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WASHINGTON (Reuters) - Performers often scalp tickets to their own performances, using TicketsNow.com and StubHub.com as outlets, says Nine Inch Nails founder Trent Reznor in a blog posting.
With the face value of tickets for the best seats so much less than what high rollers and rabid fans are willing to pay, performers have to choose between letting scalpers reap the profits of their work or cashing in themselves, said industrial rocker Reznor in a blog posting on Sunday.
But reselling may disappear and the face value of tickets go up if U.S. Justice Department antitrust officials allow the planned merger of Ticketmaster and Live Nation Inc, Reznor predicted.
"My guess as to what will eventually happen if/when Live Nation and TicketMaster merges is that they'll move to an auction or market-based pricing scheme -- which will simply mean it will cost a lot more to get a good seat for a hot show," he wrote. "They will simply become the scalper."
Critics of the Ticketmaster-Live Nation deal say a merger would give the new company excessive clout in the music industry.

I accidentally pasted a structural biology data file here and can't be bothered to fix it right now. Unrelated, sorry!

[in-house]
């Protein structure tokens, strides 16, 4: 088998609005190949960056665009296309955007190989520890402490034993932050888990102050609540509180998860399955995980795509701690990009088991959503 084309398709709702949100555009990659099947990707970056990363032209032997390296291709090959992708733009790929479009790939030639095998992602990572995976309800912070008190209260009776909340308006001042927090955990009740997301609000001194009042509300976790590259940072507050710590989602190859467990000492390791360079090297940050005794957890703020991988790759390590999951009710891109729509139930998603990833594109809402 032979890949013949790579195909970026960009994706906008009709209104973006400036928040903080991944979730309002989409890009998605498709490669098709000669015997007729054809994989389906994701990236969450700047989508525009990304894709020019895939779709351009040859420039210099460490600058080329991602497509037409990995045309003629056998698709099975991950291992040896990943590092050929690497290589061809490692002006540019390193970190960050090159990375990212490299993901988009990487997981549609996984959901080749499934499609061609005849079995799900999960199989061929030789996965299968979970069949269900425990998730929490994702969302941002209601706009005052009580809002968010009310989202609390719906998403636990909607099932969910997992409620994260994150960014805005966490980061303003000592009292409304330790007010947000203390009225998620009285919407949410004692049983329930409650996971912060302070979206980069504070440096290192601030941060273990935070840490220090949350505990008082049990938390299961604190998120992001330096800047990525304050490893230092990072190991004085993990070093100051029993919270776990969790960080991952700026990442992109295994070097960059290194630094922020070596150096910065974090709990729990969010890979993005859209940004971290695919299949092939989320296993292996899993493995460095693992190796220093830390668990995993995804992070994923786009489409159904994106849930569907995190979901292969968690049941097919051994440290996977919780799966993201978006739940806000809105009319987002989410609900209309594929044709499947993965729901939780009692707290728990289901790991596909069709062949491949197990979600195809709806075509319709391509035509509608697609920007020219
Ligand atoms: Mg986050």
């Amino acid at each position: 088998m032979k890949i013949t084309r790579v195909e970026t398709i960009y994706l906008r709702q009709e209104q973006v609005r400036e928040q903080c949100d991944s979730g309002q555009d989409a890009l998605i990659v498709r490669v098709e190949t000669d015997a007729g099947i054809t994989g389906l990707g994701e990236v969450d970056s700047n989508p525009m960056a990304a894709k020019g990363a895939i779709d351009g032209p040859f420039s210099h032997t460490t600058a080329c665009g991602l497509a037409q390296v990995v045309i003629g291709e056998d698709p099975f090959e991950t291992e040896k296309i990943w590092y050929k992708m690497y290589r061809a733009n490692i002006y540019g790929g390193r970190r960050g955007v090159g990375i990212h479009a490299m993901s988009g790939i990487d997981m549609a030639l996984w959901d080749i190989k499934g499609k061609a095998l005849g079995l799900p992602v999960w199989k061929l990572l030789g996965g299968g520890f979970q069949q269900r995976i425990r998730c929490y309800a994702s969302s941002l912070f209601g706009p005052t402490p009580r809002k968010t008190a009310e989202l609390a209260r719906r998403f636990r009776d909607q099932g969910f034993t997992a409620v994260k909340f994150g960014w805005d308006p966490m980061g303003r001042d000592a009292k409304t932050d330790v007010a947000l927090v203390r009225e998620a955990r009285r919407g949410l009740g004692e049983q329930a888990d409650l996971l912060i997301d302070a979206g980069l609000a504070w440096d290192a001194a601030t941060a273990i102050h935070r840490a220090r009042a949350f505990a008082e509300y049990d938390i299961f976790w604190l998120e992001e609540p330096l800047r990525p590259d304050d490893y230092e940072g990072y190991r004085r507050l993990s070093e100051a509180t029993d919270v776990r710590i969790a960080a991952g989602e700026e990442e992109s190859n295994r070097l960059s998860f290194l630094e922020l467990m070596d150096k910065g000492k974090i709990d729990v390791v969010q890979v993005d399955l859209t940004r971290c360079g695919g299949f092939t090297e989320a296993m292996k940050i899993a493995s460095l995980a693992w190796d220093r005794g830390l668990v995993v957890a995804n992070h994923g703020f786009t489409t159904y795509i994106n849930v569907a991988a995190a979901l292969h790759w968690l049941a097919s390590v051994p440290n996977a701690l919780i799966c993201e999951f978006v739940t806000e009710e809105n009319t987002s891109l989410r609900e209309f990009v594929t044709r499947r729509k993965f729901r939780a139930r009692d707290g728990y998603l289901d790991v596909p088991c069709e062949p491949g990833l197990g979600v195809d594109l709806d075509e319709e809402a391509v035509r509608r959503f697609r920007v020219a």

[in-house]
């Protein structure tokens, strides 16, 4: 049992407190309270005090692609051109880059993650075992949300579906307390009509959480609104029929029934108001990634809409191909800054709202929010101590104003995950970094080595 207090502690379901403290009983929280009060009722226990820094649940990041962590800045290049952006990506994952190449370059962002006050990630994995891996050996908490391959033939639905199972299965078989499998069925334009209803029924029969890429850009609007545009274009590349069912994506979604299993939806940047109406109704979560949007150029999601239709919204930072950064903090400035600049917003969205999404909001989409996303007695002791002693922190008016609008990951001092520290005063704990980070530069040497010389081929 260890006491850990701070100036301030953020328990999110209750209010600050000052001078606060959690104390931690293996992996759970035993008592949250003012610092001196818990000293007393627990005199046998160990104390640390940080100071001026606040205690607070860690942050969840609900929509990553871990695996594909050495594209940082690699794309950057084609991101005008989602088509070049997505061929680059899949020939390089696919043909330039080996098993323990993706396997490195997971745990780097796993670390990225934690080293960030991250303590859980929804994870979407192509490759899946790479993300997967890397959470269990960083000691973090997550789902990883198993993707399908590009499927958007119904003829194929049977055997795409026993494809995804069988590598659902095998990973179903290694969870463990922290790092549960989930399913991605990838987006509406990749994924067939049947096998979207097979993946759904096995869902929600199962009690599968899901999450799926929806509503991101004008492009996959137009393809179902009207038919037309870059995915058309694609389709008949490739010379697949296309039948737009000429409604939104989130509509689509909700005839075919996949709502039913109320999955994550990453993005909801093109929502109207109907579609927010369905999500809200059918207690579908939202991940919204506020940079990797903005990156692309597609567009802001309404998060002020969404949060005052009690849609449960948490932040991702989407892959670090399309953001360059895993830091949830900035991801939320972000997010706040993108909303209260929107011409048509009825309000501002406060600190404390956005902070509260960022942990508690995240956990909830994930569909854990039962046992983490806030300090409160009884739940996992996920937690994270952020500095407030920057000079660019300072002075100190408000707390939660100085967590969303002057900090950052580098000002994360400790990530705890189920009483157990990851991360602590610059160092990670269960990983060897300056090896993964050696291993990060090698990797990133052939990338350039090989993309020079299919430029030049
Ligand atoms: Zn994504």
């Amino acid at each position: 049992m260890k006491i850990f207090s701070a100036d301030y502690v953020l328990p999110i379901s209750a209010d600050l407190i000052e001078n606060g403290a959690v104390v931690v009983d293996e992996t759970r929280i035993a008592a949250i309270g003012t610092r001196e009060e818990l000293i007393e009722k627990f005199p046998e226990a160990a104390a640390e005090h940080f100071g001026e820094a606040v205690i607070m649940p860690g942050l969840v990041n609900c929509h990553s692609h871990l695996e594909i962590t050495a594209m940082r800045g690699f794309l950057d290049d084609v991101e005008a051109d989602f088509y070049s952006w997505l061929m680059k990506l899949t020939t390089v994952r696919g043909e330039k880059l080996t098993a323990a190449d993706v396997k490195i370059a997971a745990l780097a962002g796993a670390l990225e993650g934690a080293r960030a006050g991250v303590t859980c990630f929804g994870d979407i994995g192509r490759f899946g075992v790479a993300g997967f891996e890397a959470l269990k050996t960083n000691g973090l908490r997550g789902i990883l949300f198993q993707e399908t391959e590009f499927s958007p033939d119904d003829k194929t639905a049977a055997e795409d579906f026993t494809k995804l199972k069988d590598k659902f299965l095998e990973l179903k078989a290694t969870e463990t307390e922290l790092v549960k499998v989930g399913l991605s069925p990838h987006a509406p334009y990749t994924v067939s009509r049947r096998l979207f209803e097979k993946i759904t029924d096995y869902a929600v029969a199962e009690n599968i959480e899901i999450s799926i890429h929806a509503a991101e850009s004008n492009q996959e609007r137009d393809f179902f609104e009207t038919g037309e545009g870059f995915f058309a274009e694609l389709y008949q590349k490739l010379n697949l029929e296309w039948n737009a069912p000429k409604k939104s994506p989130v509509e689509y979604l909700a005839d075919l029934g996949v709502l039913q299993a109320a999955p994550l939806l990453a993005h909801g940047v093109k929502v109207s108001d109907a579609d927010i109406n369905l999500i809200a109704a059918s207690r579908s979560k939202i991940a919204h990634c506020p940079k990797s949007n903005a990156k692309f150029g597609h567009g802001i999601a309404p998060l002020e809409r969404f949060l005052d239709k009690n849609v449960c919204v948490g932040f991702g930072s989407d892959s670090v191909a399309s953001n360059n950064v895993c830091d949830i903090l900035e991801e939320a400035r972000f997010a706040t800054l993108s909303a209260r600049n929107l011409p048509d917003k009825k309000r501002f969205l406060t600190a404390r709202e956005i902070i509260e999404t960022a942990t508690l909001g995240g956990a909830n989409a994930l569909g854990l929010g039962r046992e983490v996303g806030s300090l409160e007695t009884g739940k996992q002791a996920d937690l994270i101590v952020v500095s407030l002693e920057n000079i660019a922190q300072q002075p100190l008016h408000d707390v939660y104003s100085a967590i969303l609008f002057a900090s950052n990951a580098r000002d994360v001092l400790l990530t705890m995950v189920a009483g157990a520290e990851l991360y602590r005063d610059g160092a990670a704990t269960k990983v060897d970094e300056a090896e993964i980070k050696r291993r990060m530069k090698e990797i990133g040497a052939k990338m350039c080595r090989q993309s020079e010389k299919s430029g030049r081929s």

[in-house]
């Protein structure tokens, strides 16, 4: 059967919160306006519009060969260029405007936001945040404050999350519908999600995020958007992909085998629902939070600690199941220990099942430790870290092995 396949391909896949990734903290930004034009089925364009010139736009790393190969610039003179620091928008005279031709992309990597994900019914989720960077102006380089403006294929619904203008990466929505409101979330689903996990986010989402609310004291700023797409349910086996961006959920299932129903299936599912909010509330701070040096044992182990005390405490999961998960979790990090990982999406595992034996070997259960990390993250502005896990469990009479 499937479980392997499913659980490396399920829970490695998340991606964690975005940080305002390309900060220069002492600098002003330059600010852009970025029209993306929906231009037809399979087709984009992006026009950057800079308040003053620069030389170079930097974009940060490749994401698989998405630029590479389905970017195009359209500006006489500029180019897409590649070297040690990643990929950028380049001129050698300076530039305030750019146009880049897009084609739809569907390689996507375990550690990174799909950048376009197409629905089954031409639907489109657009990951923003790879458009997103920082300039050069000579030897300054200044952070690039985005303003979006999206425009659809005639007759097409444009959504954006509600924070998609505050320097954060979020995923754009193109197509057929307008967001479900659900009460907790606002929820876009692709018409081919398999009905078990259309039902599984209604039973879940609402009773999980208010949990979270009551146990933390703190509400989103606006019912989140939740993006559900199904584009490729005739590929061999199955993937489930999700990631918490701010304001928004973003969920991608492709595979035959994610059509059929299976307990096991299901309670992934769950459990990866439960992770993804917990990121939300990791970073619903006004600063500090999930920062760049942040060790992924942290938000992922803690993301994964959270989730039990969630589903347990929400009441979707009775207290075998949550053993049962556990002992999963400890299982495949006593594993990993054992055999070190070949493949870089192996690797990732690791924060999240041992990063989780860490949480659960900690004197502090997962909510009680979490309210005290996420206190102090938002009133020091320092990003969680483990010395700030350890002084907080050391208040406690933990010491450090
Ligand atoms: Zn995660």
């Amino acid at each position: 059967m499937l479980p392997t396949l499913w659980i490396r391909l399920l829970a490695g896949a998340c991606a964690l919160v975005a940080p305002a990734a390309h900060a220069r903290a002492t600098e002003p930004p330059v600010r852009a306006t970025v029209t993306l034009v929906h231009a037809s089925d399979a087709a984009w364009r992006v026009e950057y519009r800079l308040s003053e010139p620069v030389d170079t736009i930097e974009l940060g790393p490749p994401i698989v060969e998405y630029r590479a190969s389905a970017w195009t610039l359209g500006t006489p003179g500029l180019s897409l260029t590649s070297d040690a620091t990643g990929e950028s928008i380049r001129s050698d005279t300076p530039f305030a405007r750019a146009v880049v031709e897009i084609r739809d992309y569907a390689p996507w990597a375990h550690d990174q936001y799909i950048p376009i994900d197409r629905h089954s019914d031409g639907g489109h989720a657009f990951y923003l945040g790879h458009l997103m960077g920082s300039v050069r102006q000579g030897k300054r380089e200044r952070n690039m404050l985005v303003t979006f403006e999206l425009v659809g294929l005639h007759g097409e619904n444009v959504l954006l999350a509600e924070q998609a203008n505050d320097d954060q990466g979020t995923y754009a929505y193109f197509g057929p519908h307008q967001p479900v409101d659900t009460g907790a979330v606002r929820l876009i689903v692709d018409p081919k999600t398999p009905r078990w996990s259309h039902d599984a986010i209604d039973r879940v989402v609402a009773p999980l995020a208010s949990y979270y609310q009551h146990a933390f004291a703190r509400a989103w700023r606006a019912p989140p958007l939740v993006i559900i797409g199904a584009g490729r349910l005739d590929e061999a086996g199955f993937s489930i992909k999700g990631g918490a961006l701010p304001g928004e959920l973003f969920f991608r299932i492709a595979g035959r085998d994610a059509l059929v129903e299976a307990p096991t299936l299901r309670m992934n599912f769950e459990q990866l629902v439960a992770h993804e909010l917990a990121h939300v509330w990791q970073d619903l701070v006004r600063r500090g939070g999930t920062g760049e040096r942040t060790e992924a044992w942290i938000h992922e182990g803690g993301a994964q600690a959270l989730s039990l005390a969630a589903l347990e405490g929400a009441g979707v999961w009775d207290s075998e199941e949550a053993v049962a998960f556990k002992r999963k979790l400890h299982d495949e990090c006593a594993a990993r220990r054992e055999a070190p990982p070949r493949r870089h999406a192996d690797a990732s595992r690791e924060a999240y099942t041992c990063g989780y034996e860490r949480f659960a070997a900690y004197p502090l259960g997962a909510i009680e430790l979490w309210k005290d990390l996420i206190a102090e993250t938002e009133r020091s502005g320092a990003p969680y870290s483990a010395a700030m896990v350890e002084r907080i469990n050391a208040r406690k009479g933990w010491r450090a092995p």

Ticketmaster Chief Executive Irving Azoff and Live Nation CEO Michael Rapino argue that the merger is needed because of economic woes in the music industry, partially caused by widespread piracy.
Reznor said he opposed the practice of performers giving tickets to resellers. He also said he would try to deter scalpers by printing the name of purchasers on pre-sale tickets sold to Nine Inch Nails fans.
"The venue, the promoter, the ticketing agency and often the artist camp (artist, management and agent) take tickets from the pool of available seats and feed them directly to the re-seller," wrote Reznor, who has a long history of battling the music industry.
"I am not saying every one of the above entities all do this, nor am I saying they do it for all shows but this is a very common practice," wrote Reznor. "StubHub.com is an example of a re-seller/scalper. So is TicketsNow.com."
The issue of how ticket resellers acquire their tickets has been a hot one since Bruce Springsteen fans signed on to Ticketmaster in February to buy concert tickets only to be told that they had sold out within minutes, and were directed to its subsidiary TicketsNow, which had considerably more expensive tickets.
Reporting by Diane Bartz; Editing by Eric Walsh